Holi is a Hindu spring festival celebrated in India, also known as the "festival of colors" or the "festival of love". The festival signifies the victory of good over evil, the arrival of spring, end of winter, and for many a festive day to meet others, play and laugh, forget and forgive, and repair broken relationships, and is also celebrated as a thanksgiving for a good harvest. It lasts for two days starting on the Purnima (Full Moon day) falling in the Vikram Samvat Hindu Calendar month of Phalgun, which falls somewhere between the end of February and the middle of March in the Gregorian calendar. The first day is known as Holika Dahan or Chhoti Holi and the second as Rangwali Holi, Dhuleti, Dhulandi or Dhulivandan.
Holi celebrations start on the night before Holi with a Holika Dahan where people gather, do religious rituals in front of the bonfire, and pray that their internal evil be destroyed the way Holika, the sister of the demon king Hiranyakashipu, was killed in the fire. The next morning is celebrated as Rangwali Holi - a free-for-all carnival of colors, where people smear each other with colors and drench each other. Water guns and water-filled balloons are also used. Anyone and everyone is fair game.
The Holi festival has a cultural significance among various Hindu traditions of the Indian subcontinent. It is the festive day to end and rid oneself of past errors, to end conflicts by meeting others, a day to forget and forgive. People pay or forgive debts, as well as deal anew with those in their lives. Holi also marks the start of spring, for many the start of the new year, an occasion for people to enjoy the changing seasons and make new friends. The spring season, during which the weather changes, is believed to cause viral fever and cold. The playful throwing of natural colored powders, called gulal has a medicinal significance: the colors are traditionally made of Neem, Kumkum, Haldi, Bilva, and other medicinal herbs prescribed by Āyurvedic doctors.
Many colors are obtained by mixing primary colors. Artisans produce and sell many of the colors from natural sources in dry powder form, in weeks and months preceding Holi. Some of the traditional natural plant based sources of colors are, Orange and red, Green, Blue, yellow and many . more. Although traditional Holi delicacies vary from region to region and family to family, They are like Thandai, Puran poli, Dahi Vada, Kachori, Gujiya and many more. Khasta Kachori is a North Indian Recipe. It is crispy and very good in taste. It can be made by filling potatoes or any pulses (dal) into it. You can consume the Kachori made with dal for over 3 days. This kachori is made with Urad dal Filiing. A must snack which we make at home on Holi days. My mom used to make this super tempting kachori on holi. check out the recipe below and enjoyyy the divine taste of these kachoris.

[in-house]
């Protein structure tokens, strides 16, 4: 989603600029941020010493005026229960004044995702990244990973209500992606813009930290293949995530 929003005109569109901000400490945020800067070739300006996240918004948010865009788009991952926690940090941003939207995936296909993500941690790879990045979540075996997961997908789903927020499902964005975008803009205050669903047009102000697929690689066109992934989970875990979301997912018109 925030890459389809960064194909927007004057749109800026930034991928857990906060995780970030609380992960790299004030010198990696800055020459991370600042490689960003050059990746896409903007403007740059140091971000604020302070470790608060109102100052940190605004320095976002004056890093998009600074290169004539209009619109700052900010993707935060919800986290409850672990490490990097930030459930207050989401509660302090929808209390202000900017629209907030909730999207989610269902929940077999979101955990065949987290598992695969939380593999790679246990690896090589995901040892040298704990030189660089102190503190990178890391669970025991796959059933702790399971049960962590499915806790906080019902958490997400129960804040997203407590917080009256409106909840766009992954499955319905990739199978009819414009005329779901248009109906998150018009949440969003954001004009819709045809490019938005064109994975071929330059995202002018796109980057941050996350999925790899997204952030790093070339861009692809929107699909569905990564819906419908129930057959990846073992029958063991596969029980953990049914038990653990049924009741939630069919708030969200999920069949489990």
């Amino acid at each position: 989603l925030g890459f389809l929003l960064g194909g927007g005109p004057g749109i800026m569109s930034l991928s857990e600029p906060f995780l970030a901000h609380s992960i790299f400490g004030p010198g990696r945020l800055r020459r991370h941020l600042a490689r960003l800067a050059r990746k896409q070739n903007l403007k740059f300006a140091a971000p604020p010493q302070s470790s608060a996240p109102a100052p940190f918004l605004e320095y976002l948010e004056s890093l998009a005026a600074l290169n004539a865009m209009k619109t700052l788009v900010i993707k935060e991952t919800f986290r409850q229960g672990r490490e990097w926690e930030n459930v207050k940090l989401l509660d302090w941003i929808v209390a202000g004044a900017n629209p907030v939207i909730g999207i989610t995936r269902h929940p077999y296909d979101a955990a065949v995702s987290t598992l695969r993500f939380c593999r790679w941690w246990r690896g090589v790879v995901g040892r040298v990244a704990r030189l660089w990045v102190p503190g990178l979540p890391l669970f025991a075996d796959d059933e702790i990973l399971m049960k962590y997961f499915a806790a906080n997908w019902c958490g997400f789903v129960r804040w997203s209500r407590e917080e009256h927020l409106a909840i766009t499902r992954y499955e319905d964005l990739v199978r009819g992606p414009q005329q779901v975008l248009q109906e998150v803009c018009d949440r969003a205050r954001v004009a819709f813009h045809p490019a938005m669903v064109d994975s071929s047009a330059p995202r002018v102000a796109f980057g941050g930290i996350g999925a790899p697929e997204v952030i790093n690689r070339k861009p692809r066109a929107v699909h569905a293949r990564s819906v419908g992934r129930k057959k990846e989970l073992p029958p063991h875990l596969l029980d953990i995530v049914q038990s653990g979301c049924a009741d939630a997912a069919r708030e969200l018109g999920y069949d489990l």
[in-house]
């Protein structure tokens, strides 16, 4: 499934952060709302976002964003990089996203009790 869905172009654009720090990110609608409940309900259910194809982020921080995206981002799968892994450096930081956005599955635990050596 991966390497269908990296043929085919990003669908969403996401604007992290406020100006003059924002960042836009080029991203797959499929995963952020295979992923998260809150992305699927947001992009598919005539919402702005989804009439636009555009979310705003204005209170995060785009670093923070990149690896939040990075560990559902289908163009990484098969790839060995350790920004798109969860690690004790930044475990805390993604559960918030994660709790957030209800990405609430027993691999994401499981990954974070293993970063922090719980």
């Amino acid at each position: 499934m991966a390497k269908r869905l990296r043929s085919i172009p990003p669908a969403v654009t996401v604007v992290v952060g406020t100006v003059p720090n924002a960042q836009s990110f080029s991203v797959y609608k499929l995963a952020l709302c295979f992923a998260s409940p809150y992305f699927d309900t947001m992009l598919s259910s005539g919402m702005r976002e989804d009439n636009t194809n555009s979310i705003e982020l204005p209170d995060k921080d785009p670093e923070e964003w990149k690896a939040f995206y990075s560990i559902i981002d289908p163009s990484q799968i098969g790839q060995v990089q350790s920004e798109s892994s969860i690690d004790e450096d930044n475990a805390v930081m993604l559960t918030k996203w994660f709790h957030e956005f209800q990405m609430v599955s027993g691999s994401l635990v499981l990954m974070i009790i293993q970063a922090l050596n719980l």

300 gm All purpose Flour, Maida
75gm Refined oil
Few Lemon drops
70 gm Dhuli Urad Dal, soaked
1/4 tsp Cumin seeds
1/4 tsp Mustard seeds
Pinch of Asafoetida
1/4 tsp Fennel seeds .
1 tsp Coriander powder
1/2 tsp chili powder
1/2 tsp Garam Masala
Salt by taste
Oil to fry
1. Soak the daal in water for 2 hours. On the other hand, put salt and oil, few drops of lemon into the maida and mix well. Knead the flour with the help of water to make a smooth dough. Leave the dough for 20 minutes.
2. Normally people make the dal filling by grinding the Dal, like Grind the soaked dal in a grinder, grind them coarsely. But at my place we like whole dal granules, So I am not grinding it and using it like it is. You can Grind it coarsely and then use it. Heat oil in a pan and put cumin seeds, coriander powder, fennel seeds, Asafoetida, into it. Roast the masala well and add ground dal to it. Mix the dal well with the other spices and roast it. Turn off the flame once the dal turns brown in color and Garam masala into the mixture. The stuffing of kachori is ready.
3. Heat in a deep pan to fry the kachori. Let the oil heat to the desired temperature. Meanwhile, make around balls of the dough. Make a small dent in one ball and stuff it with 1 tea spoon dal filler. Press the ball with hands so that the stuff settles down inside it. Now roll the stuffed ball into a flat thick disc with the help of a roller. Make sure you use less energy and roll it with light hands, else the filler will come out of the ball. Now put this kachori into the oil and fry until it gets brown in color. Take it out on a plate and make rest of the kachoris in the manner. You can easily fry 3-4 kachori at one time. The picture is given showing you the stuffed ball and rolled out ball.
Your Khasta Kachori is ready. Serve it with green coriander chutney.
Yummy, my favourite snack but have not made it using urad dal. I've made it with moong dal. I've always wondered what people used before artificial colours were introduced. What is bilva?ReplyDelete
Bilva refers to Bael.Delete
Superb share Waagmi. Kachori looks super tempting. Loved it.ReplyDelete
Superb share, Waagmi!! Mine and Shree's all time favorite.. I'll try ur version and let u know, how my Food critic boy react;)ReplyDelete
Kachoris looks beautiful n deliciousReplyDelete
Ekdum tempting Waagmi! Our mostly eaten evening snack item. Best with a cup of masala chai! Beautiful visual treat!ReplyDelete
This is my family's favorite since long and especially during festivals like Holi and Diwali... Thank you for bringing back the memories! :)ReplyDelete